Long gone are the days of strippers dominating poles. As thousands of classes are offered all over the country, pole dancing has managed to slip itself from a sexual taboo to a legitimate sport shared by groups of passionate students. With the U.S. Pole Dance Federation hosting nationwide competitions and competitors being recruited by gyms across the country, it’s clear that pole dancing, the sport, is not a simple dip and twist that anyone can master.

A graduate of Brown University, Registered Nurse, and practicing vegan, Gabrielle Valliere proves that competitive pole dancers are diverse in background, shape, and size. After dancing five years as a NFL cheerleader, she tried a pole dancing class six years ago and simply fell in love. As Valliere has been dancing since the age of three, she quickly excelled in the sport and became a pole dance instructor in 2005. Now living in New York, she teaches at New York Pole Dancing and has competed in numerous competitions with the U.S. Pole Dance Federation.

“Pole dancing is a great workout because it encompasses so many things – resistance training and toning, cardio, flexibility, balance and stability, and coordination…many things you do work against gravity and are weight bearing, so it’s good for your bones,” explains Valliere, 2nd place titleholder of the 2011 U.S. Pole Dance National Pro Championship, “many women leave class telling me they worked muscles they never even knew they had.”

As pole dancing targets the abdominals, back, and shoulders, it hits several trouble spots for many women. Not to mention, it can help with that area of flesh that bulges over and under the bra. While the sport primarily builds upper body strength, it also gives your legs a workout, challenging your balance and stability as you walk around the platform in heels.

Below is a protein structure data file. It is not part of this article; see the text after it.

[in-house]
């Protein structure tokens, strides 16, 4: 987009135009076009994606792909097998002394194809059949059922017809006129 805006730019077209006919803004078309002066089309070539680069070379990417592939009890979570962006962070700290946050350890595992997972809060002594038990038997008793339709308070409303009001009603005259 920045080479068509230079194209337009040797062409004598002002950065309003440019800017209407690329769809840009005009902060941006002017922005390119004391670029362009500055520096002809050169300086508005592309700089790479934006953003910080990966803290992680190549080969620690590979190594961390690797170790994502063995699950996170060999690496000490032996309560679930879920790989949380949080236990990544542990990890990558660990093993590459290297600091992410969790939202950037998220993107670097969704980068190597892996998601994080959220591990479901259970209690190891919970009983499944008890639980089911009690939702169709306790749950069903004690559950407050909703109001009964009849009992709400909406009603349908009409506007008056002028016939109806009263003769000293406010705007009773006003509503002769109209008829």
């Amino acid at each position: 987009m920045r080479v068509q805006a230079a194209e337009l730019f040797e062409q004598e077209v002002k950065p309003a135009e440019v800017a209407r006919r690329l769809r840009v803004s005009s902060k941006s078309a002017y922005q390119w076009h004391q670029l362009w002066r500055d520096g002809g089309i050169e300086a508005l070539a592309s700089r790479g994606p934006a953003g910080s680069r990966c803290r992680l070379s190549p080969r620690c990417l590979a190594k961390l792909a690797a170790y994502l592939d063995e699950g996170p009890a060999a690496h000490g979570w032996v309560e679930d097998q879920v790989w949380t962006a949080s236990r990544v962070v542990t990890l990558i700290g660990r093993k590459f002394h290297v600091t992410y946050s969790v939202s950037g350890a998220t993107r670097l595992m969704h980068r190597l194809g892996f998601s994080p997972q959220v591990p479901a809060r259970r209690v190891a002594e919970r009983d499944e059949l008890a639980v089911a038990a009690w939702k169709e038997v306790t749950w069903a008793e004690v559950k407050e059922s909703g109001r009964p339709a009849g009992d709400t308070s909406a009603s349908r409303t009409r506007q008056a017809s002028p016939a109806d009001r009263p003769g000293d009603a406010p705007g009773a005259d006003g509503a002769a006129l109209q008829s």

Although many women feel intimidated and reluctant to sign up for a pole dancing class, the workout is incomparable and frankly, more fun than traditional exercise. Not only does pole dancing effectively work numerous muscles in your body, but also it builds confidence. In the words of Valliere, “throwing yourself off balance and doing something outside of your comfort zone can make you more confident and effective in other aspects of your life.”

As a pole dancer and instructor, Valliere practices what she preaches, taking another genre of dance or an unfamiliar physical challenge to re-instill empathy for her students. It allows her to reflect and look back on moments in which she was scared to death and relying on a stranger to help her learn something new. She concludes that pole dancing, while intimidating at first, can transform those moments of fear into clarity and confidence.

In terms of nutrition, Valliere swears by her vegan lifestyle and recommends quinoa, different kinds of rice with protein, and homemade soups as energy boosters for class. While working, she also munches on raw nuts or eats a good ol’ fashioned peanut butter and jelly sandwich on multigrain bread. But like anyone else, she’ll enjoy vegan ice cream or a glass of wine during her non-teaching hours. A well-balanced lifestyle is part of her world everyday, not to mention her practice of Bikram yoga for mental and spiritual health.

If anything above sounds appealing, perhaps, you’re ready for a workout and lifestyle change that will positively impact your health. Celebrate Frugivore Month by taking a pole dancing class. Or if you’re already a student, share your experience!

 

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  • puhhlease

    i sure would like to take one.. i’mma start searching for one now..

  • Tiffany

    I have always wanted to take a pole dancing class because I knew of the workout it would give me. Lucky for me, I found a studio in DC that offers beginner and advance pole dancing. I will be signing up this month.